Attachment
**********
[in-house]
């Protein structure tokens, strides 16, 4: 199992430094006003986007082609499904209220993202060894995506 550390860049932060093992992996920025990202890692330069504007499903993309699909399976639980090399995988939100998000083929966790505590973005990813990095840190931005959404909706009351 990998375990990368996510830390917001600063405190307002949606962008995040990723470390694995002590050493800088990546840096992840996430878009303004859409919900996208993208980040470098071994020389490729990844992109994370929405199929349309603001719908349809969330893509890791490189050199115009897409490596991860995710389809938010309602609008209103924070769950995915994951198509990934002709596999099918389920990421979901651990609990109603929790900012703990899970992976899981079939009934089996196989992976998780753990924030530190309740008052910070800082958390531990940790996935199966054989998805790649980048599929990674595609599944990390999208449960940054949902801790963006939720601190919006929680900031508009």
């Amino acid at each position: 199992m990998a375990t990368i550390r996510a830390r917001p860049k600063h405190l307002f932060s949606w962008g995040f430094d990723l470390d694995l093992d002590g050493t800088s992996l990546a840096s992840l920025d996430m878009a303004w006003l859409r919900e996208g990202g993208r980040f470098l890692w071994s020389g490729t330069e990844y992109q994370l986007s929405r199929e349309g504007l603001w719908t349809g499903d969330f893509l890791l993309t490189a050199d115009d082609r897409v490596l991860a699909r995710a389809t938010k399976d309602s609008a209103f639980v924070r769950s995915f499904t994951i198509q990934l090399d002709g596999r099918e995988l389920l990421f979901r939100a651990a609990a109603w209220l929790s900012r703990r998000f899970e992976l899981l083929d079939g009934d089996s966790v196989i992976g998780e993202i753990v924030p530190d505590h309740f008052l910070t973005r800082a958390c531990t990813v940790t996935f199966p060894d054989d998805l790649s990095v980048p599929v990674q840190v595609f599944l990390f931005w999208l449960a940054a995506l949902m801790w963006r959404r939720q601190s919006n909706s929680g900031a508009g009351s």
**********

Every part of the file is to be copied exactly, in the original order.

[in-house]
């Protein structure tokens, strides 16, 4: 199992430094006003986007082609499904209220993202060894995506 550390860049932060093992992996920025990202890692330069504007499903993309699909399976639980090399995988939100998000083929966790505590973005990813990095840190931005959404909706009351 990998375990990368996510830390917001600063405190307002949606962008995040990723470390694995002590050493800088990546840096992840996430878009303004859409919900996208993208980040470098071994020389490729990844992109994370929405199929349309603001719908349809969330893509890791490189050199115009897409490596991860995710389809938010309602609008209103924070769950995915994951198509990934002709596999099918389920990421979901651990609990109603929790900012703990899970992976899981079939009934089996196989992976998780753990924030530190309740008052910070800082958390531990940790996935199966054989998805790649980048599929990674595609599944990390999208449960940054949902801790963006939720601190919006929680900031508009």
């Amino acid at each position: 199992m990998a375990t990368i550390r996510a830390r917001p860049k600063h405190l307002f932060s949606w962008g995040f430094d990723l470390d694995l093992d002590g050493t800088s992996l990546a840096s992840l920025d996430m878009a303004w006003l859409r919900e996208g990202g993208r980040f470098l890692w071994s020389g490729t330069e990844y992109q994370l986007s929405r199929e349309g504007l603001w719908t349809g499903d969330f893509l890791l993309t490189a050199d115009d082609r897409v490596l991860a699909r995710a389809t938010k399976d309602s609008a209103f639980v924070r769950s995915f499904t994951i198509q990934l090399d002709g596999r099918e995988l389920l990421f979901r939100a651990a609990a109603w209220l929790s900012r703990r998000f899970e992976l899981l083929d079939g009934d089996s966790v196989i992976g998780e993202i753990v924030p530190d505590h309740f008052l910070t973005r800082a958390c531990t990813v940790t996935f199966p060894d054989d998805l790649s990095v980048p599929v990674q840190v595609f599944l990390f931005w999208l449960a940054a995506l949902m801790w963006r959404r939720q601190s919006n909706s929680g900031a508009g009351s």